Last week I attended Geoff Kelly’s ‘Worth Cellaring’ Tasting where we tasted 16 New Zealand Pinot Noirs over $35 at Regional Wine and Spirits. This was part two of a series, part one, in October, looked at Pinot Noirs under $35.
The tasting was designed to help punters decide which Pinots might be worth cellaring. The assembled list of Pinots were collected to highlight ranges: ranges in price, style, producer and region. Wines were tasted in two flights. All the wines were from the 2009 and 2010 vintage, there were no single vineyard or “pick-of-the-crop” wines.
We were supplied with comprehensive tasting notes on the wines including the price, percentage alcohol, wine closure and fermentation treatment. Alongside the wines to be tasted we had the reference wine, the 2010 Grasshopper Rock Pinot Noir. That was essentially the setup for the evening. Oh – and Mr. Pinot, Larry McKenna himself was sitting across the table from me.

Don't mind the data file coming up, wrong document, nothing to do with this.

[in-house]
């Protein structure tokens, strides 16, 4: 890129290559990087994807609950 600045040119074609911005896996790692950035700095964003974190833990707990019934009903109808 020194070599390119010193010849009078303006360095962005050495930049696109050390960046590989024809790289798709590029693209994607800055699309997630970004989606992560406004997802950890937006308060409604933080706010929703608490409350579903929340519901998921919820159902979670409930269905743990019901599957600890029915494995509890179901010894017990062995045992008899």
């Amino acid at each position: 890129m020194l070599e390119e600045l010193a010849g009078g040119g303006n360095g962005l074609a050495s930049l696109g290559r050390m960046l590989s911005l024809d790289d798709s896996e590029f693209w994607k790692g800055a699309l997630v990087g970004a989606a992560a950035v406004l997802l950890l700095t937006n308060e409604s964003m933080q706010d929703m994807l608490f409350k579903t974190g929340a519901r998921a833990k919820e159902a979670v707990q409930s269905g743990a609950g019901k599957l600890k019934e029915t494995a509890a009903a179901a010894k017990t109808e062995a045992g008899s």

All wines were presented blind and while tasting we were asked to pick our top and bottom wines of the flight. Some people got hung up on the current quality of the wine, forgetting that we were assessing the cellaring potential of the wine.
With the first flight there were more wines I disliked than those I did. These notes are ordered by my personal preference starting at the top, in parentheses are the group votes (top, bottom). The wines in the first flight were arranged to show the range of fruit and florals expressed in different Pinot Noirs.
2009 Pegasus Bay Pinot Noir (7,1) an interesting and complex wine with notes of red cherry and strawberry, sharp acidity and healthy tannins. There is a touch of basil and herbal spice with a lingering finish and good structure.
2009 Vynfields Pinot Noir Reserve (4,1) an exciting palate with a crisp acidity and a hefty dose of red fruit and floral notes there’s even a touch of spice to tantalise. Expect this will cellar very well.
2010 Ata Rangi Pinot Noir (4,2) Ata Rangi have since moved on to the 2011 release of their Pinot Noir. Larry assured us all that it’s a very similar style. I sure hope so. The wine was full of spicy star anise qualities and subtly sweet liquorice root that danced around the red, red cherries. Top marks for being quite interesting.